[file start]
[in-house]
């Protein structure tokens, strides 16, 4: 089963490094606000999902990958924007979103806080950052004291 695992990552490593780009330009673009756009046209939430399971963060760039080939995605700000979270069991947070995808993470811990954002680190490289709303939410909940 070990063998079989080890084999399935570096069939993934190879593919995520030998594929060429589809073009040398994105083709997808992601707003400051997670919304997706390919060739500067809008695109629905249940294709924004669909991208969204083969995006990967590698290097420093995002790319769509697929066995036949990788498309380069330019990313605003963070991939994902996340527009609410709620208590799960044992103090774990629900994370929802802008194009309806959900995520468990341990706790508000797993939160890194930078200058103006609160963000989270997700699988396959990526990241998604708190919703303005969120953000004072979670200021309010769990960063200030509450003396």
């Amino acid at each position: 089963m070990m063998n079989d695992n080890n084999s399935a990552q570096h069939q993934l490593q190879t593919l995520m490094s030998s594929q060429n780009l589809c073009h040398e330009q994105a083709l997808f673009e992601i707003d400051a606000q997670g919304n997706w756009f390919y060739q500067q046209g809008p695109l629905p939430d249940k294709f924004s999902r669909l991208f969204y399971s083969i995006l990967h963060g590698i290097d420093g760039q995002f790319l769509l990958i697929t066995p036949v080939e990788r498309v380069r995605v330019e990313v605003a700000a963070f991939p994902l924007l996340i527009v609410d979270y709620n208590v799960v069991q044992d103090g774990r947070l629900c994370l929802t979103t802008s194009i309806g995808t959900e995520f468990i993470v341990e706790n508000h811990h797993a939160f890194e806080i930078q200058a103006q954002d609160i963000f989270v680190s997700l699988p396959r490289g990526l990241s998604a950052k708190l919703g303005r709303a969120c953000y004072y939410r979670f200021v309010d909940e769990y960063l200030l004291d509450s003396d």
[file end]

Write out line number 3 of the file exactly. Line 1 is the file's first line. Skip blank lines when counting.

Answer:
């Amino acid at each position: 089963m070990m063998n079989d695992n080890n084999s399935a990552q570096h069939q993934l490593q190879t593919l995520m490094s030998s594929q060429n780009l589809c073009h040398e330009q994105a083709l997808f673009e992601i707003d400051a606000q997670g919304n997706w756009f390919y060739q500067q046209g809008p695109l629905p939430d249940k294709f924004s999902r669909l991208f969204y399971s083969i995006l990967h963060g590698i290097d420093g760039q995002f790319l769509l990958i697929t066995p036949v080939e990788r498309v380069r995605v330019e990313v605003a700000a963070f991939p994902l924007l996340i527009v609410d979270y709620n208590v799960v069991q044992d103090g774990r947070l629900c994370l929802t979103t802008s194009i309806g995808t959900e995520f468990i993470v341990e706790n508000h811990h797993a939160f890194e806080i930078q200058a103006q954002d609160i963000f989270v680190s997700l699988p396959r490289g990526l990241s998604a950052k708190l919703g303005r709303a969120c953000y004072y939410r979670f200021v309010d909940e769990y960063l200030l004291d509450s003396d």